Just before the Nation received the Torah at Mt. Sinai, we see a vivid description of Israel as a healthy body with the sum of its parts working in perfect harmony. The Torah states: "And they traveled from Rephadim and came upon the Sinai Desert, and they camped in the desert, and it camped there, Israel, opposite the mountain." (Ex. 19:2)

Perhaps the most famous Torah commentator, Rabbi Shlomo Yitzchaki, known as Rashi, notices a glaring issue in the passage. In the first part of the passage the plural "they" is used to describe the Nation setting up their camps. But in the second part of the passage, when Israel camps opposite the mountain, the singular "it" is used. Rashi addresses this issue by commenting that Israel at that point in the journey was "as one being, with one heart."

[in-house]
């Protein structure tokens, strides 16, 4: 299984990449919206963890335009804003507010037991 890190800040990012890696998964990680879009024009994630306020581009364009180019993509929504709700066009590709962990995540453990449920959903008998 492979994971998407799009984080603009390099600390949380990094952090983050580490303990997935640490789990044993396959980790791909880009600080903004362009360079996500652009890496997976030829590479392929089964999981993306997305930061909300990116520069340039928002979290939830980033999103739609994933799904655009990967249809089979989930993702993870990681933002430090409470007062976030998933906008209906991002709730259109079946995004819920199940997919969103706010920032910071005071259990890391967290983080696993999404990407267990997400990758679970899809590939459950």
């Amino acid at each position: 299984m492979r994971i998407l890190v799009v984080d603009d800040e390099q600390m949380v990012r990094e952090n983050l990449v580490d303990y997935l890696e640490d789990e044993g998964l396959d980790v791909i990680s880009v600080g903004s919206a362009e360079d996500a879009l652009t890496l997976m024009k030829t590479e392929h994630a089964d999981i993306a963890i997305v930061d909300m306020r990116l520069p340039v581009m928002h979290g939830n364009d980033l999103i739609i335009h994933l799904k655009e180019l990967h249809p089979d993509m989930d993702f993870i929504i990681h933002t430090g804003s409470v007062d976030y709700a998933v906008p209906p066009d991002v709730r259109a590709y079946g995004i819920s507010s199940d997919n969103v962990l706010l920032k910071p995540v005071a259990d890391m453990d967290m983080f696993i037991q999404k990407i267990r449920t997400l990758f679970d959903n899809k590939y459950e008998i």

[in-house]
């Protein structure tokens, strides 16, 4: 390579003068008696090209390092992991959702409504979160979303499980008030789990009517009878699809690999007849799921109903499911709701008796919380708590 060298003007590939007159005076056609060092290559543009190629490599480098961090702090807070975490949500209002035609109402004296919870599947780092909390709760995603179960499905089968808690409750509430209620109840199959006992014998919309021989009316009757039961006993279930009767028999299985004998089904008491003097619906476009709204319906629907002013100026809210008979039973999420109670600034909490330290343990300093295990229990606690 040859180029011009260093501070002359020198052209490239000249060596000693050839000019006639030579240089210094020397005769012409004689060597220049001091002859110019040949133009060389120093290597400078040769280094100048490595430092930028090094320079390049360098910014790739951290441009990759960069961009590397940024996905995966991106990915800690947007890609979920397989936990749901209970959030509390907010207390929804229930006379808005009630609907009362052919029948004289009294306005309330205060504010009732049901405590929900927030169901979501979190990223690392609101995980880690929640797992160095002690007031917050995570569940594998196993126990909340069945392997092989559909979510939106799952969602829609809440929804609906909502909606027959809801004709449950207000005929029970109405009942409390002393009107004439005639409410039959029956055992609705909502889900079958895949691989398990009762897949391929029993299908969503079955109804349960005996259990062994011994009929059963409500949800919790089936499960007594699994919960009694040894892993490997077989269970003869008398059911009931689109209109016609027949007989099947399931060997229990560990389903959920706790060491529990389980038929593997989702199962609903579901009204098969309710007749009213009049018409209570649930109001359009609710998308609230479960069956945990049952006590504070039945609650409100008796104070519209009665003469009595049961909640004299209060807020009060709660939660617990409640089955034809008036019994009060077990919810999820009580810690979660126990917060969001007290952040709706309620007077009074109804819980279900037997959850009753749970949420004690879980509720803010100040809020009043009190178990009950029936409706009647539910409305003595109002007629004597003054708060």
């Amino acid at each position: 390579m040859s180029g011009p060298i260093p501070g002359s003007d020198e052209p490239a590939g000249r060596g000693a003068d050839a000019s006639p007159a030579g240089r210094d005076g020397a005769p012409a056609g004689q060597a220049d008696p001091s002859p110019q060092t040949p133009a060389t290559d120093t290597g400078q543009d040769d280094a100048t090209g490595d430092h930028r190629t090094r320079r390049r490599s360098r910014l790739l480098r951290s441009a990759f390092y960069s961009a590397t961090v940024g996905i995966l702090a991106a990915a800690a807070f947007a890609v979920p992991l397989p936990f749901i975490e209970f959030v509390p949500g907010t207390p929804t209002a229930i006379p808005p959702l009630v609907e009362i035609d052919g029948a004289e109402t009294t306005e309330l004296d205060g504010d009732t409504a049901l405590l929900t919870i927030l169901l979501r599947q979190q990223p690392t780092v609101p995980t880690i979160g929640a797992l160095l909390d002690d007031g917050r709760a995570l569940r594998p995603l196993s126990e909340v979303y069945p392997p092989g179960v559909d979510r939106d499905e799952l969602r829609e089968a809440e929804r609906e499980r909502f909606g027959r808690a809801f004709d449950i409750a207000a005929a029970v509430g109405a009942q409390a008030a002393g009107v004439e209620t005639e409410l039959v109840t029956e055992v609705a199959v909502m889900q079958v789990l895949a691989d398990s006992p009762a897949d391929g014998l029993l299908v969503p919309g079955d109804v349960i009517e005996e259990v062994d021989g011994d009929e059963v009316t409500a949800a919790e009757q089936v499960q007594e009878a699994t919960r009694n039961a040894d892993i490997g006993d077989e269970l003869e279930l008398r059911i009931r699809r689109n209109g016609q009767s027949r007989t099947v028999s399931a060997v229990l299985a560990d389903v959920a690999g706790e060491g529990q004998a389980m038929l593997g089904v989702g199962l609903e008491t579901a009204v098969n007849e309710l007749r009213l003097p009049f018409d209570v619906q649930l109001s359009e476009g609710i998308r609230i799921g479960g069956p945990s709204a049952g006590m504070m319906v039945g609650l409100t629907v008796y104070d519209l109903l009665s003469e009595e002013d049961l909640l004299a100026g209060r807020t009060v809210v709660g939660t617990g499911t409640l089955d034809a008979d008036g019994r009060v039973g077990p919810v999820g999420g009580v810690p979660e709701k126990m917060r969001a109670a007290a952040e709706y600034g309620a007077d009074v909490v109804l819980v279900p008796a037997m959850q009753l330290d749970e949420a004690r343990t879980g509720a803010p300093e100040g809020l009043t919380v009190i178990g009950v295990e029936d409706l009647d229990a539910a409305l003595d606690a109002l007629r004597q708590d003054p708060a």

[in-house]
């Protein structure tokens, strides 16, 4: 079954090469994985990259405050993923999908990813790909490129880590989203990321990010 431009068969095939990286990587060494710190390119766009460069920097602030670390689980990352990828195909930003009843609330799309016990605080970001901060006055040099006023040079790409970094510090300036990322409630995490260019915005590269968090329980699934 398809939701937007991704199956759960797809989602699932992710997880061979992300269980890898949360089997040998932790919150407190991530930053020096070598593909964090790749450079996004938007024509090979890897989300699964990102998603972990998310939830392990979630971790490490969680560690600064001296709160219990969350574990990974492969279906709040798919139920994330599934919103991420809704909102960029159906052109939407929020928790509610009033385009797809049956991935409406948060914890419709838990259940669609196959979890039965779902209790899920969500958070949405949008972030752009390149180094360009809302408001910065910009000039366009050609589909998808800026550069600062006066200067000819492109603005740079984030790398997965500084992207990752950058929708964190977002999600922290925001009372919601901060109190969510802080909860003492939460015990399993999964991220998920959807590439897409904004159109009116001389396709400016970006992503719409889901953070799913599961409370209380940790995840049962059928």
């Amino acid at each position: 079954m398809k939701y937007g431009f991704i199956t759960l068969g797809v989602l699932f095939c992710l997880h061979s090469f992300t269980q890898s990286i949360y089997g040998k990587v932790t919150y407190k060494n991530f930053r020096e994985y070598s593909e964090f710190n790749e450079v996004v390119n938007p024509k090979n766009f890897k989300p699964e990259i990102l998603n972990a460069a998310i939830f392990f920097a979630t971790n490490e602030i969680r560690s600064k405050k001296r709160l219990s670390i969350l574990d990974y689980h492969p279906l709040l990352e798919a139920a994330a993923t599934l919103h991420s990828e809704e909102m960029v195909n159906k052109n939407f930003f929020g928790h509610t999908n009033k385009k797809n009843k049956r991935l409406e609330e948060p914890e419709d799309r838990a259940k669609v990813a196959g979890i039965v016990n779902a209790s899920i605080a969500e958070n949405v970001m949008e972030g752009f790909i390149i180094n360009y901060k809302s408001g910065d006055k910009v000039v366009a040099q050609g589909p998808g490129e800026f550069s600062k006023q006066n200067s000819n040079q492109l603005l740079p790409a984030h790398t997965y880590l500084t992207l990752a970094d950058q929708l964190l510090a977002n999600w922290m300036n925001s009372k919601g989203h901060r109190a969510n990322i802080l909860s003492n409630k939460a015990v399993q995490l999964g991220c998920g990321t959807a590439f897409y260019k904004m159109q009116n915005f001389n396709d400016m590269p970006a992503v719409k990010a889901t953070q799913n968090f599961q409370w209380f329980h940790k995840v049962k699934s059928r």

In other words, unlike all the other points in their journey, here everyone was within complete accord with one another, hence the use of the singular form. Here we see Israel as a unit utilizing its individual strengths towards the greater collective good, and in the process making a vessel through which to receive the gift of the Torah.

The Jewish Nation's distinct purpose is to teach the world that G‑d is one….

If we look closely into the words of Rashi, who quotes the Midrash Mechilita, we see a deeper insight. The word "being" also hints to the heightened human level of intellect; "heart" is representative of the emotions within a person. Since we see "being" listed before the word "heart", the Midrash is teaching us that the intellect is guiding the emotions. Only when intellect guides emotion could Israel create a vessel capable of receiving the divine gift of the Torah.